Soon a Policeman came before me and authoritatively asked as to what I was about. I told him that I was a guest in that bungalow, my host and his family members were away in Lonavla, I had gone out to the sea-side for a walk and to ease myself and that I was just then trying to open the lock- but couldn't yet get the right key from the bunch.
The Policeman restrained me from opening the lock, made me ,answer several .other questions and the last one was :- "Does anyone here know you?" Yes, the chowkidar does, said i and pointed out his room which was in the farthest end of the compound. The Police man hailed him and the chowkidar composedly came close to us.

"Novel Dream" from Sermons in the Stroms

Dream is a state of experience in which our subtle bodies fully function while the physical frame is asleep.
As is our physical or wakeful state, our dream life is also a mixture of pleasures plus plains-depending upon the nature of our activities in that subtle state.
The how and why of the sub-conscious mind's operations during sleep is difficult to explain.
All of us get dreams. Their frequency, duration and numbers may differ from person to person. The claim of total dreamlessness of some is mainly attributable to their being unable to recapitulate them after waking up.
On the basis of what we hear and personally experience, dreams can be classified into five distinct categories:- (1) dead dreams, (2) predictive dreams, (3) advisory dreams, (4) communicative dreams and (5) novel dreams.
DEAD DREAMS relate to the vision of the past events -very often in a jumbled or distorted manner-- on the memory curtain of our sub-conscious minds. These are the most ordinary type of dreams.
PREDICTIVE DREAMS are those which too very clearly intimate to us the incidents to come. This and the 'ADVISORY' type of dreams demand a fine degree of a care-free mental mould. The heavy and hard-hearted people don't get them.
ADVISORY DREAMS present us with super solutions to our knotty problems which drain and defy our brain-power during the wakeful state.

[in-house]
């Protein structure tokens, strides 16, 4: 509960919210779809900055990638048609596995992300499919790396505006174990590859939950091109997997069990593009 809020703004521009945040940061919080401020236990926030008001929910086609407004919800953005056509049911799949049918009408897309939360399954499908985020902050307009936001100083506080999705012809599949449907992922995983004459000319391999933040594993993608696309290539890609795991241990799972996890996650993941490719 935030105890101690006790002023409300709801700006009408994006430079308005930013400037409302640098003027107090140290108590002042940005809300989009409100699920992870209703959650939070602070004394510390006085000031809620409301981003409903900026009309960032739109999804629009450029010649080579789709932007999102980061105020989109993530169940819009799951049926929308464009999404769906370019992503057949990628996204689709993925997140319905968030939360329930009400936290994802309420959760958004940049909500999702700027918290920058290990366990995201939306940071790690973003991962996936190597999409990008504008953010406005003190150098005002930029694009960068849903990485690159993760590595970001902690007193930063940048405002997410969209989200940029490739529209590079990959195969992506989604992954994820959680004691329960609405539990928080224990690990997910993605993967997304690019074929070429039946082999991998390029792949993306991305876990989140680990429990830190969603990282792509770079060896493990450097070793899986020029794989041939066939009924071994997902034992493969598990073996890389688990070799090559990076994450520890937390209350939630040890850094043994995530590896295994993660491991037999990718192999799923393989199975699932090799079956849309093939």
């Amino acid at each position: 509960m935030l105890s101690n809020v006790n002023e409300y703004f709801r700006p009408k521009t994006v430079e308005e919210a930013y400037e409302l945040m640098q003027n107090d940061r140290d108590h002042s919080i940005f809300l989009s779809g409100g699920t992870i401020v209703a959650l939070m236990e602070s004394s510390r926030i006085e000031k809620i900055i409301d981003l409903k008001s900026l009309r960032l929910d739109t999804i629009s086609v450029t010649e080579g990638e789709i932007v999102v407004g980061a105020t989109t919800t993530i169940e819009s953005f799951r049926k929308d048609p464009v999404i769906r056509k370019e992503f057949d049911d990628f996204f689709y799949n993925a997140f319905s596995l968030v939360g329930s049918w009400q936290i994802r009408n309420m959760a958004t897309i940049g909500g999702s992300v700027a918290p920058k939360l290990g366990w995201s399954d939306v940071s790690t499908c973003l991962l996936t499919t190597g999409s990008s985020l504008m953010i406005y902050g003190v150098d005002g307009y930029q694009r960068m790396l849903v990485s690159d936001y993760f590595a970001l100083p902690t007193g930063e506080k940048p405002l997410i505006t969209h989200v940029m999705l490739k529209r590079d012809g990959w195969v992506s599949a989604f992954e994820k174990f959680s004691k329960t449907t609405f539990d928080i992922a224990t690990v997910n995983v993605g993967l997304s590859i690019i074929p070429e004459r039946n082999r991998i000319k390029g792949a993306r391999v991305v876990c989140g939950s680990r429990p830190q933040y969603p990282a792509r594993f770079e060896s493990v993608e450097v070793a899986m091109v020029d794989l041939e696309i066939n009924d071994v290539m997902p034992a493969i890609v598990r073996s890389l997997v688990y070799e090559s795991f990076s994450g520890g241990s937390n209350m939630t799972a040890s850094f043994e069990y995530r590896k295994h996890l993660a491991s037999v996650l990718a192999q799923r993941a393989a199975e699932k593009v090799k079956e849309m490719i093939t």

"Novel Dream-II" from Sermons in the Stroms

A mile and a half away from Sihor—a town in Saurashtra—is a fine Shiva's temple known as Gouthameshwar Mahadev situated on a hillock.
During the non-monsoon seasons, particularly on Sundays and holidays, the educated and the rich class of people visit that place for picnics.
In 1954, one such party from Bhavnagar visited Sihor. The party was made up of a couple, their eight children and three other ladies.
They had 'carried with them cooked food, and so, as soon as they reached the place, the adults immediately settled to play bridge leaving the 'children to their funful pranks.
At mid-day, they took their meals and plunged into siesta. They resumed their game after rising. .Just as their play was gaining momentum, Patikaj— aged three years—began to be troublesome. His mother silenced him by transferring a five-tola gold chain with a bejeweled pendant in it—from her neck to that of his.
By about 4 p.m., the party packed their things and left for the station and reached Bhavnagar by the train which left Sihor at 5-30 p.m.
After their dinner, they were preparing to go to bed. Only then, did Pankaj's mother find her chain missing. She looked for it in Pankaj's neck—it wasn't there. When she asked him, the little tot only-waved his hands and prattled to say that he didn't know. She then asked other children and her husband. None knew anything about it.

"The Beggar's Honesty" from Sermons in the Stroms

This happened while I was once travelling to Delhi some years back. In the gangway of the compartment which was overcrowded was a crippled beggar in dirty tattered rags.
In the morning while the train was nearing Ratlam, I went to make use of the lavatory. As it was then engaged, I waited on. Just then, a Travelling Ticket Examiner came from the next compartment. As my ticket was being checked, the above said beggar handed over to the T.T.E., a money purse which he said, he had found on his bed and added that it contained lot of money. He asked the T.T.E. to find out the owner and make it over to-him.
It was a big size green purse with an attractive picture of Lord Shiva in a dancing pose embossed on it.

"The False Charge" from Sermons in the Stroms

Whenever something good or bad is to happen, all the incidental and relative circumstances somehow present themselves and the event comes to pass.
Here is a true incident which depicts the above truth.
Once I was going to Agra by train and accommodation was reserved for me in the sleeping coach. The journey commenced from Bombay after sunset.